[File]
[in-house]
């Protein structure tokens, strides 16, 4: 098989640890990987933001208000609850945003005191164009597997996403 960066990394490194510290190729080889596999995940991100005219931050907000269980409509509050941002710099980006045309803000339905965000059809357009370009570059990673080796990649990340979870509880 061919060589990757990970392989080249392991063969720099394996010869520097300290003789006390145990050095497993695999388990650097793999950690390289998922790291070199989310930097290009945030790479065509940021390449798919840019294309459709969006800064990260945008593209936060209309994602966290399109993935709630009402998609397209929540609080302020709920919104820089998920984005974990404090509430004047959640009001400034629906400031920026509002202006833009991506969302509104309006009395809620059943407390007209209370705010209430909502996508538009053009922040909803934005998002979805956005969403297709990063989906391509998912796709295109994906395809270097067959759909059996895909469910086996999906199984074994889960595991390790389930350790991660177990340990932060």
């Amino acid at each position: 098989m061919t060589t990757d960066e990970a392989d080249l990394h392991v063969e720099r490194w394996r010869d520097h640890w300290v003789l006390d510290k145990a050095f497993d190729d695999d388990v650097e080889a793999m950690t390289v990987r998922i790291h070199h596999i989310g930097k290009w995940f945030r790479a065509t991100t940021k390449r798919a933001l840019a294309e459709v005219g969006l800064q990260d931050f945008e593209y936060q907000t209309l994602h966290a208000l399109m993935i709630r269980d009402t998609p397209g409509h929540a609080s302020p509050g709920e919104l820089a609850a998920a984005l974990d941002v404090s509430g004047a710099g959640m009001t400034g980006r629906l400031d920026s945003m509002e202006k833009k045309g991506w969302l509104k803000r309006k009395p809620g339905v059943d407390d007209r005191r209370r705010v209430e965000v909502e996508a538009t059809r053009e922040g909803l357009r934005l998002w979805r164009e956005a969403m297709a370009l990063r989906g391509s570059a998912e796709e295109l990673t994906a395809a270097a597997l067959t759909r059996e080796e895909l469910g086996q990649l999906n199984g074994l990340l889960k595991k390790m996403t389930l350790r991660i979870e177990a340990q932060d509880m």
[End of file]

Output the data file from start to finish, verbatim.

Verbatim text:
[in-house]
């Protein structure tokens, strides 16, 4: 098989640890990987933001208000609850945003005191164009597997996403 960066990394490194510290190729080889596999995940991100005219931050907000269980409509509050941002710099980006045309803000339905965000059809357009370009570059990673080796990649990340979870509880 061919060589990757990970392989080249392991063969720099394996010869520097300290003789006390145990050095497993695999388990650097793999950690390289998922790291070199989310930097290009945030790479065509940021390449798919840019294309459709969006800064990260945008593209936060209309994602966290399109993935709630009402998609397209929540609080302020709920919104820089998920984005974990404090509430004047959640009001400034629906400031920026509002202006833009991506969302509104309006009395809620059943407390007209209370705010209430909502996508538009053009922040909803934005998002979805956005969403297709990063989906391509998912796709295109994906395809270097067959759909059996895909469910086996999906199984074994889960595991390790389930350790991660177990340990932060």
């Amino acid at each position: 098989m061919t060589t990757d960066e990970a392989d080249l990394h392991v063969e720099r490194w394996r010869d520097h640890w300290v003789l006390d510290k145990a050095f497993d190729d695999d388990v650097e080889a793999m950690t390289v990987r998922i790291h070199h596999i989310g930097k290009w995940f945030r790479a065509t991100t940021k390449r798919a933001l840019a294309e459709v005219g969006l800064q990260d931050f945008e593209y936060q907000t209309l994602h966290a208000l399109m993935i709630r269980d009402t998609p397209g409509h929540a609080s302020p509050g709920e919104l820089a609850a998920a984005l974990d941002v404090s509430g004047a710099g959640m009001t400034g980006r629906l400031d920026s945003m509002e202006k833009k045309g991506w969302l509104k803000r309006k009395p809620g339905v059943d407390d007209r005191r209370r705010v209430e965000v909502e996508a538009t059809r053009e922040g909803l357009r934005l998002w979805r164009e956005a969403m297709a370009l990063r989906g391509s570059a998912e796709e295109l990673t994906a395809a270097a597997l067959t759909r059996e080796e895909l469910g086996q990649l999906n199984g074994l990340l889960k595991k390790m996403t389930l350790r991660i979870e177990a340990q932060d509880m």